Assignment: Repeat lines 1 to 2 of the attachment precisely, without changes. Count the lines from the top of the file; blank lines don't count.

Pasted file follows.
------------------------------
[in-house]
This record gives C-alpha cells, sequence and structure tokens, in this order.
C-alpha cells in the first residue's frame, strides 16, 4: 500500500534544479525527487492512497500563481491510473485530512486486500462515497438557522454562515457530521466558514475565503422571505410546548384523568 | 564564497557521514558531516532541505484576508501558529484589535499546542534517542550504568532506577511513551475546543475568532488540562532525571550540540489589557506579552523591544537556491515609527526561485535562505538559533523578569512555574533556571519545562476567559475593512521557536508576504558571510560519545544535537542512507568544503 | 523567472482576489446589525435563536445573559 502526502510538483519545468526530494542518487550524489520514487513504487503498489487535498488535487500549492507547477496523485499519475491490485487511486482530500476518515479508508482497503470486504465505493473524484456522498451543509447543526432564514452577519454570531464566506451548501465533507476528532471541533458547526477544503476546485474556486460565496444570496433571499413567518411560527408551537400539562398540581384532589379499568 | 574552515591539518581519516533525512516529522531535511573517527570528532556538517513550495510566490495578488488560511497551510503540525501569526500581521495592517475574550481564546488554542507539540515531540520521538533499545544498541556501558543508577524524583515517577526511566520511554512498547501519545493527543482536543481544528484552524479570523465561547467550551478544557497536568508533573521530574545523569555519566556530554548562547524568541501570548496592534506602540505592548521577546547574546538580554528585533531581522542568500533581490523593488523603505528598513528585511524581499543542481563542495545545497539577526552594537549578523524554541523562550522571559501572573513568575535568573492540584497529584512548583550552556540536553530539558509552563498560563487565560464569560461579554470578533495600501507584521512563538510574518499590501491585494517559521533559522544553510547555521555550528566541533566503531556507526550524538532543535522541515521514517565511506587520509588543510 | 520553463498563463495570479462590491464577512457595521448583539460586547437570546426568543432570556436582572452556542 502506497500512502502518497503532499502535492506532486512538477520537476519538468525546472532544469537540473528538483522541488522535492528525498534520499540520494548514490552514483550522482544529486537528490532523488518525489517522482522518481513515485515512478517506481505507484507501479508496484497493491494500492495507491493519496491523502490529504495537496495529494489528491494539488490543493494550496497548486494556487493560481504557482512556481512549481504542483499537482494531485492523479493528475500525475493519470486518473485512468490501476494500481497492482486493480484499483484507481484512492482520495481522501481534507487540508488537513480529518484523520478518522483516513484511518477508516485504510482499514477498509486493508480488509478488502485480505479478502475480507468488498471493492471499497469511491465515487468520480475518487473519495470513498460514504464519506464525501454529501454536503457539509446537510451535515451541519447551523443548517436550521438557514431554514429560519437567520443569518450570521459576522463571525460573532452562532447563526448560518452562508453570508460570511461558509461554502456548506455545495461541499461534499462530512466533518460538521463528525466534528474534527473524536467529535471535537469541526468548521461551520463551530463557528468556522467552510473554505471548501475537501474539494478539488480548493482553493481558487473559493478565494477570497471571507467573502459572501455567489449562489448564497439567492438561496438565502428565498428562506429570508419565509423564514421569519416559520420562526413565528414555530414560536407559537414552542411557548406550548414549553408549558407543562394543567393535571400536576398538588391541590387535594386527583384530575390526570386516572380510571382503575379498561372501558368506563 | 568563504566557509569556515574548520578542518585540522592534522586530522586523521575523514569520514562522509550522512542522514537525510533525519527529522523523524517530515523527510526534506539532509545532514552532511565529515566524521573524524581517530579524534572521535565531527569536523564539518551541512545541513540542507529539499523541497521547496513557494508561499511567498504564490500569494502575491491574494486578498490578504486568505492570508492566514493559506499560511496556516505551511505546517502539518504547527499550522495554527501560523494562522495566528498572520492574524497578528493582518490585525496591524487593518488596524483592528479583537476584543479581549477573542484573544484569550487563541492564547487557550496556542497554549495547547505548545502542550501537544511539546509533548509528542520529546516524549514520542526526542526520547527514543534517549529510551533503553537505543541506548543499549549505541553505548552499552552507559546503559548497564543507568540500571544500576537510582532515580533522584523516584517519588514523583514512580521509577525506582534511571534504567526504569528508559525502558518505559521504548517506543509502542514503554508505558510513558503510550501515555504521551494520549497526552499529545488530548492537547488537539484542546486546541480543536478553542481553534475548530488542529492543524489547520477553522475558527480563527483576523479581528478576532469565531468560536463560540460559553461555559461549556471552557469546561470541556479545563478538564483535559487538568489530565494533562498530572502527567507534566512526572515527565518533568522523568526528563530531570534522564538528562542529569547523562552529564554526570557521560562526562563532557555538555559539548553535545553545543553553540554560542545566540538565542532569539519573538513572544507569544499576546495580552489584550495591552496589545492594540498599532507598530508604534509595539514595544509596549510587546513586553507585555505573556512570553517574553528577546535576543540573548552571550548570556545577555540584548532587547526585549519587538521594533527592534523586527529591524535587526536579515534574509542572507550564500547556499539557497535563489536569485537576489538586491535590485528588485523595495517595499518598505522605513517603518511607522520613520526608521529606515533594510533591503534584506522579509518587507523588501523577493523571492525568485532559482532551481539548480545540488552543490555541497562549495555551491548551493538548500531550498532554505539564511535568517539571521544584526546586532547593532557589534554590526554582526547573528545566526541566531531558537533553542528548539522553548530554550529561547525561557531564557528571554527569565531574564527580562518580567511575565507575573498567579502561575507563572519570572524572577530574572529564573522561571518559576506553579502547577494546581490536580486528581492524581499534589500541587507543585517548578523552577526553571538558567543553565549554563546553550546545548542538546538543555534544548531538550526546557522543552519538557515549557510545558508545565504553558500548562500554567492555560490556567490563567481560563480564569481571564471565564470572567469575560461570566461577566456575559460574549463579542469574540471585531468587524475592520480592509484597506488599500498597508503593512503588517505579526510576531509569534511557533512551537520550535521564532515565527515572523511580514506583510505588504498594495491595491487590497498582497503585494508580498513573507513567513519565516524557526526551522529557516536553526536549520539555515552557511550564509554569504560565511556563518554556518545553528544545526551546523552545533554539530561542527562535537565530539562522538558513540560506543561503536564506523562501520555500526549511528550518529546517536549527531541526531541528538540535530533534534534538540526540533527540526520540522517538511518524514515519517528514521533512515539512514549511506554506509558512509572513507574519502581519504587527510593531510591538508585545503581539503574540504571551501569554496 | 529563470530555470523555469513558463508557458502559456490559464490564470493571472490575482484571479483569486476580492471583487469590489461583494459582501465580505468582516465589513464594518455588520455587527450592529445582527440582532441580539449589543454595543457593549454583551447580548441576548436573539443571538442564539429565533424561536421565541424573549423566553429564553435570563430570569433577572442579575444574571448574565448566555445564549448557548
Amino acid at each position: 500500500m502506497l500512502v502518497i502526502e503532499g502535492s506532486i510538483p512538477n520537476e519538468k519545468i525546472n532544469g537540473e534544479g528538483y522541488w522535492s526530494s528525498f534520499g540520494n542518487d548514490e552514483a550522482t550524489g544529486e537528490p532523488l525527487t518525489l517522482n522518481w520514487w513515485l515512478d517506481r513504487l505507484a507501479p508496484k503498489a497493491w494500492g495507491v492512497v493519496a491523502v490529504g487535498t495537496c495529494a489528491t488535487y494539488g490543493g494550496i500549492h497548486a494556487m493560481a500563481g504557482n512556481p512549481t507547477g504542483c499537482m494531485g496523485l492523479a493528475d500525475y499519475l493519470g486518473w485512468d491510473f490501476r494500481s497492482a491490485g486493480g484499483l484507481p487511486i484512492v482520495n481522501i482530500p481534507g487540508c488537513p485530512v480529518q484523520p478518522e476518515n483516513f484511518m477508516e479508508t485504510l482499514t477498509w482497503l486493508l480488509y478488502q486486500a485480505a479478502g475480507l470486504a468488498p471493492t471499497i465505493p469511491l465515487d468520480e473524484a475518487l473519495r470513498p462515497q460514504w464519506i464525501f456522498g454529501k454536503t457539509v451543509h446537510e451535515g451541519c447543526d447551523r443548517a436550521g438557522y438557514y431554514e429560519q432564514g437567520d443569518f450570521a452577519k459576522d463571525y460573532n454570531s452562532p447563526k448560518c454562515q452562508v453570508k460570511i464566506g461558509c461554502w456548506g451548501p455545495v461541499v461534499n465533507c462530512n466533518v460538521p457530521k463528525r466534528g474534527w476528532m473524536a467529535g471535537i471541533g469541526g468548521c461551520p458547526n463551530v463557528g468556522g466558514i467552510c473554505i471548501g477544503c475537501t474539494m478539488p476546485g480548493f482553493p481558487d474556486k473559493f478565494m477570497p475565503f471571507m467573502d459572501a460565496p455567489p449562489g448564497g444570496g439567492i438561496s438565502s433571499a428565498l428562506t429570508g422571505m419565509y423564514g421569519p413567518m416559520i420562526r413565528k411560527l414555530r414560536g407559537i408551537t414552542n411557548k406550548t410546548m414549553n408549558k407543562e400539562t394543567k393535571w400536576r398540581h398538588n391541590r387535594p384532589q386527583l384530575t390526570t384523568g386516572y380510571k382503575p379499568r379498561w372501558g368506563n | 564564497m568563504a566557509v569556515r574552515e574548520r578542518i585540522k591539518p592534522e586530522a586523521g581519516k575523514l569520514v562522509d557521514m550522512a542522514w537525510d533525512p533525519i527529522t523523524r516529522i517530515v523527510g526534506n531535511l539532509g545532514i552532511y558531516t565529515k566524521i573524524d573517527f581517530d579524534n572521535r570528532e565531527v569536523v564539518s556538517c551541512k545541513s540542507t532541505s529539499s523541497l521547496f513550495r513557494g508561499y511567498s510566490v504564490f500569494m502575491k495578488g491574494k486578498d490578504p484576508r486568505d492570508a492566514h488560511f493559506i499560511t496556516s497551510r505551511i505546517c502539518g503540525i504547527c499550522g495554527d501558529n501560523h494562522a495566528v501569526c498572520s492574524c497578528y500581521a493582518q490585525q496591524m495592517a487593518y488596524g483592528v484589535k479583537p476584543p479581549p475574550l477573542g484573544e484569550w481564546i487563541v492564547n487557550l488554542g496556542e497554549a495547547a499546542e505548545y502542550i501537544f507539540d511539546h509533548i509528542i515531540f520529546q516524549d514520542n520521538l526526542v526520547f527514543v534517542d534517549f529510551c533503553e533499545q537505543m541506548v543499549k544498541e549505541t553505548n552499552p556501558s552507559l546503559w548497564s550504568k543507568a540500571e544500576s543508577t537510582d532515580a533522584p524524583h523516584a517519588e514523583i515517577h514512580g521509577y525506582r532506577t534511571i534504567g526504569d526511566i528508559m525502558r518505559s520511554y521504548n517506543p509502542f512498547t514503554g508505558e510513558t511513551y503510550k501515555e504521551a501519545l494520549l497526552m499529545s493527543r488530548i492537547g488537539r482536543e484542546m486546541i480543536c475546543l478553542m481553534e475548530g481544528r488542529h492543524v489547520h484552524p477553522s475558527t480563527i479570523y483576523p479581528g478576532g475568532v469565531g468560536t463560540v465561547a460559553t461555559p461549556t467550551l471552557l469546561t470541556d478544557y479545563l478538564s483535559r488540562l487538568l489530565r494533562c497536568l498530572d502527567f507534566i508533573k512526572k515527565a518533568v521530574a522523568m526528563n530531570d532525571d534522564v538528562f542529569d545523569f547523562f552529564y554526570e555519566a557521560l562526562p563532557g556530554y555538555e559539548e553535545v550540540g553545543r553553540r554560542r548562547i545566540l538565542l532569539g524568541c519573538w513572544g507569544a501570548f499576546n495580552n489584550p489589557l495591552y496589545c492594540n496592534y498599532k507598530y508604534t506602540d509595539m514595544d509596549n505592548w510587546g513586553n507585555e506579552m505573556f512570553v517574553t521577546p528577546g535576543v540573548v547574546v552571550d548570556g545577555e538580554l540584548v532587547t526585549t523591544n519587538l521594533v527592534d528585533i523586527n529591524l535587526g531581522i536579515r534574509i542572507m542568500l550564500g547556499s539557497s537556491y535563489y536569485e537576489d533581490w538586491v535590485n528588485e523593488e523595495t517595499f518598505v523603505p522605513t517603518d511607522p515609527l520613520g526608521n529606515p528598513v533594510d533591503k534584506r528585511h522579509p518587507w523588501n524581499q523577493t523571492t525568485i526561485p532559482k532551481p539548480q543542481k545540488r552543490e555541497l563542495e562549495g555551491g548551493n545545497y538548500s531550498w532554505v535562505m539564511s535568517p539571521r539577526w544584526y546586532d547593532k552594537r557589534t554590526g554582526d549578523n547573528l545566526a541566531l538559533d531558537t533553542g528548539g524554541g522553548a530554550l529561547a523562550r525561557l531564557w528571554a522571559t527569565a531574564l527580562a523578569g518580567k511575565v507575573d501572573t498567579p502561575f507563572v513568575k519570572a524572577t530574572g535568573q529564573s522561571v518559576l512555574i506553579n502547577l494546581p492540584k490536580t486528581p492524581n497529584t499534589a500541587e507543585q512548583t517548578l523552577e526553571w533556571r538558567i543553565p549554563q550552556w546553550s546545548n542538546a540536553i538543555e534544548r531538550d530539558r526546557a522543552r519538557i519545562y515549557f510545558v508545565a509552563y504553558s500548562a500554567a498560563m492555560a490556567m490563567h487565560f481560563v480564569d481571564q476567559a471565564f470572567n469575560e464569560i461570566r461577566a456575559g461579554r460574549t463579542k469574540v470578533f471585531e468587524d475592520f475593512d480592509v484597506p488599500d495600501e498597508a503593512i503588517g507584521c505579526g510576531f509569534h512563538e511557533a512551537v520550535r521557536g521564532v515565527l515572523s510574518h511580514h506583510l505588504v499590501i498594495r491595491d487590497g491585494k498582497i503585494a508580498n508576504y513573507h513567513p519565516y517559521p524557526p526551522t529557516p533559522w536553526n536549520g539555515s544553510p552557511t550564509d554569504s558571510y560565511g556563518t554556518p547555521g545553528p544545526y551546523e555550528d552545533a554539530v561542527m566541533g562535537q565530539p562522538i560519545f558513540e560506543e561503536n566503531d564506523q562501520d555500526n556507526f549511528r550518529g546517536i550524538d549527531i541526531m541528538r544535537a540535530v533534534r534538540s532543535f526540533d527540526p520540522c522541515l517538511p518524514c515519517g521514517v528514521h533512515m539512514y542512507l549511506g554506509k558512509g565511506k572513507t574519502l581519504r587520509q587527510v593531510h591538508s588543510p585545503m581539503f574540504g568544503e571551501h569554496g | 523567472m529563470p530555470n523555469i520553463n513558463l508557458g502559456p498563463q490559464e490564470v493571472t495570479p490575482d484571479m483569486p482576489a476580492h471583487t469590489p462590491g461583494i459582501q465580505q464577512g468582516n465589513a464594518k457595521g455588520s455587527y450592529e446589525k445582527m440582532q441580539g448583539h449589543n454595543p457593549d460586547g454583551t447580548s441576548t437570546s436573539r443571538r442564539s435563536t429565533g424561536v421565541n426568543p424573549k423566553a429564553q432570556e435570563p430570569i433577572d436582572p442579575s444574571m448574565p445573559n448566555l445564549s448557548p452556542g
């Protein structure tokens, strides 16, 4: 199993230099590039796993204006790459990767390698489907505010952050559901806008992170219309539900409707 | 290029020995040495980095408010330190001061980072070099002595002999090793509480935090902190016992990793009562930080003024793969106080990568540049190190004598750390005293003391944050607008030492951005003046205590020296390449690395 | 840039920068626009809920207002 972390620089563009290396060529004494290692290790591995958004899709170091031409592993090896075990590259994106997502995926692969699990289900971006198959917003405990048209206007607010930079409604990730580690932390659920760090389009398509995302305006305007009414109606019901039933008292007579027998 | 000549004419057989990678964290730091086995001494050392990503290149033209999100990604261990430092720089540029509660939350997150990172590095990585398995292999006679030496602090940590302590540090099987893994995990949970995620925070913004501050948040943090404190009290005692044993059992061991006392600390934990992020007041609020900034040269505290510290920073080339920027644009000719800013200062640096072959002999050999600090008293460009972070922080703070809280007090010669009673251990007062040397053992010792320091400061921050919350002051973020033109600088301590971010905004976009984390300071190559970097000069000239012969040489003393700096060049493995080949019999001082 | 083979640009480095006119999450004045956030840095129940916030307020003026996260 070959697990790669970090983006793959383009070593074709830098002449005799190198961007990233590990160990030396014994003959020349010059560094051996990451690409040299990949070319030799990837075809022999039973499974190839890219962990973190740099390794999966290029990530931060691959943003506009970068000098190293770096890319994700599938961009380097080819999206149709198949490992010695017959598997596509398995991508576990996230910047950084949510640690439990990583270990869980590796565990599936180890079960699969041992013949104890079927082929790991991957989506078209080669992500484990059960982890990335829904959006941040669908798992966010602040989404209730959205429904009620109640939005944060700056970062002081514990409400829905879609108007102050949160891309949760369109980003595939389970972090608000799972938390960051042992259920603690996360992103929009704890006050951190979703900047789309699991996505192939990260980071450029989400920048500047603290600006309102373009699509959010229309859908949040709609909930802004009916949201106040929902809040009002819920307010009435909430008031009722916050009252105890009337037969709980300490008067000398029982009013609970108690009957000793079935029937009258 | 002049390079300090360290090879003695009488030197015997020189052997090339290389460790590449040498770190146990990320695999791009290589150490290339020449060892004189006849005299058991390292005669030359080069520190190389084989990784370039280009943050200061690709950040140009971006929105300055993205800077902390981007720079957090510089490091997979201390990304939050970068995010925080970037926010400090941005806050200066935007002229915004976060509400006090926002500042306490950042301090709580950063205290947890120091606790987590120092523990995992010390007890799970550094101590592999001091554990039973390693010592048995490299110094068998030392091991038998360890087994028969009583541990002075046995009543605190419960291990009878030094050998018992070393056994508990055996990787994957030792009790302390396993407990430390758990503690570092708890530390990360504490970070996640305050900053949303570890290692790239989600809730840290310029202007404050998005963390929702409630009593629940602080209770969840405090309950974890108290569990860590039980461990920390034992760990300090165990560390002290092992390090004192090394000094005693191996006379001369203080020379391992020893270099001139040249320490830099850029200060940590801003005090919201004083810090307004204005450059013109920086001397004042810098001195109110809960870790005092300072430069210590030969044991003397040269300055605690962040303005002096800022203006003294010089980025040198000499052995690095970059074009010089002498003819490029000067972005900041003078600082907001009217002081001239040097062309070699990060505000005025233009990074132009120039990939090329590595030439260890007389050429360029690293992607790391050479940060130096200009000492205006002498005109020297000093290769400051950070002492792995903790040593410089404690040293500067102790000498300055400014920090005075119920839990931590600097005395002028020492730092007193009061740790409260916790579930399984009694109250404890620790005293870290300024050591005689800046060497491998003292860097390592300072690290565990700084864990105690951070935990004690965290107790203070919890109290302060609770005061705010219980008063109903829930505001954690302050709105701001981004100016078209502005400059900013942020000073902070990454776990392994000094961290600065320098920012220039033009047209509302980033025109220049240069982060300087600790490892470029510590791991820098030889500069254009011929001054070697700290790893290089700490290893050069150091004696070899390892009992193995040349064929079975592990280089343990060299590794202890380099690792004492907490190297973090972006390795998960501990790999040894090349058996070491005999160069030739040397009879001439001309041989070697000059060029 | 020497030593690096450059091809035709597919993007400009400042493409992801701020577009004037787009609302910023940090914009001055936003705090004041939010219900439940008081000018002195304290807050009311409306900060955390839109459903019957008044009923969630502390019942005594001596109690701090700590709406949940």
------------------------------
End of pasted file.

[in-house]
This record gives C-alpha cells, sequence and structure tokens, in this order.